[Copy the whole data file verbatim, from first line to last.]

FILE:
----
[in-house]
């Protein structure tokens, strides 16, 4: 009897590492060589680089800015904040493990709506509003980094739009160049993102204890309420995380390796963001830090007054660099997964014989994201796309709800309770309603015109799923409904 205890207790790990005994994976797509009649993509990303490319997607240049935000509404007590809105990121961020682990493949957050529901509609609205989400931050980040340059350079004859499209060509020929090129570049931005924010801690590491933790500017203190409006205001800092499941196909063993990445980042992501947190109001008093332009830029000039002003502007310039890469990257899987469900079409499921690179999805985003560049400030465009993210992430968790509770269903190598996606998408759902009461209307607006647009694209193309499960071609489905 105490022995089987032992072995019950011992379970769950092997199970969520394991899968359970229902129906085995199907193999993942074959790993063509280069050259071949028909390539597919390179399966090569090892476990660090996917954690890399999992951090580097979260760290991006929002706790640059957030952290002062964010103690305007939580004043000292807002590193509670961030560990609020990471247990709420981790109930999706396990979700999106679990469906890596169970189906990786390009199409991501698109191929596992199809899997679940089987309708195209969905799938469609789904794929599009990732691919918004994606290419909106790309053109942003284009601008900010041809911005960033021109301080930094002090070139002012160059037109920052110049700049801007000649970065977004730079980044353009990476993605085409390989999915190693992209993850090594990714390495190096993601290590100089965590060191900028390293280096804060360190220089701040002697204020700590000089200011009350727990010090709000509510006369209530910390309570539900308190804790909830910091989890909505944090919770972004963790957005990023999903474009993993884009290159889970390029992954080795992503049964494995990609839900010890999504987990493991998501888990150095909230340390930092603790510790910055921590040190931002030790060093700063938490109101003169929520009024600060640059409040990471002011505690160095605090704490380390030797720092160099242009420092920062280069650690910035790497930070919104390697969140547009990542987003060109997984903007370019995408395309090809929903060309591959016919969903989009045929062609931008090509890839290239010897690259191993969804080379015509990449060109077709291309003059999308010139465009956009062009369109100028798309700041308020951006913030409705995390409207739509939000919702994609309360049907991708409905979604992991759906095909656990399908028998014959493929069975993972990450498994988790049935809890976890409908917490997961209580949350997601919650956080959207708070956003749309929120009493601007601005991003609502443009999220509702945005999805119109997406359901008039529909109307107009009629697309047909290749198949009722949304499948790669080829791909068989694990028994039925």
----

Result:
[in-house]
């Protein structure tokens, strides 16, 4: 009897590492060589680089800015904040493990709506509003980094739009160049993102204890309420995380390796963001830090007054660099997964014989994201796309709800309770309603015109799923409904 205890207790790990005994994976797509009649993509990303490319997607240049935000509404007590809105990121961020682990493949957050529901509609609205989400931050980040340059350079004859499209060509020929090129570049931005924010801690590491933790500017203190409006205001800092499941196909063993990445980042992501947190109001008093332009830029000039002003502007310039890469990257899987469900079409499921690179999805985003560049400030465009993210992430968790509770269903190598996606998408759902009461209307607006647009694209193309499960071609489905 105490022995089987032992072995019950011992379970769950092997199970969520394991899968359970229902129906085995199907193999993942074959790993063509280069050259071949028909390539597919390179399966090569090892476990660090996917954690890399999992951090580097979260760290991006929002706790640059957030952290002062964010103690305007939580004043000292807002590193509670961030560990609020990471247990709420981790109930999706396990979700999106679990469906890596169970189906990786390009199409991501698109191929596992199809899997679940089987309708195209969905799938469609789904794929599009990732691919918004994606290419909106790309053109942003284009601008900010041809911005960033021109301080930094002090070139002012160059037109920052110049700049801007000649970065977004730079980044353009990476993605085409390989999915190693992209993850090594990714390495190096993601290590100089965590060191900028390293280096804060360190220089701040002697204020700590000089200011009350727990010090709000509510006369209530910390309570539900308190804790909830910091989890909505944090919770972004963790957005990023999903474009993993884009290159889970390029992954080795992503049964494995990609839900010890999504987990493991998501888990150095909230340390930092603790510790910055921590040190931002030790060093700063938490109101003169929520009024600060640059409040990471002011505690160095605090704490380390030797720092160099242009420092920062280069650690910035790497930070919104390697969140547009990542987003060109997984903007370019995408395309090809929903060309591959016919969903989009045929062609931008090509890839290239010897690259191993969804080379015509990449060109077709291309003059999308010139465009956009062009369109100028798309700041308020951006913030409705995390409207739509939000919702994609309360049907991708409905979604992991759906095909656990399908028998014959493929069975993972990450498994988790049935809890976890409908917490997961209580949350997601919650956080959207708070956003749309929120009493601007601005991003609502443009999220509702945005999805119109997406359901008039529909109307107009009629697309047909290749198949009722949304499948790669080829791909068989694990028994039925």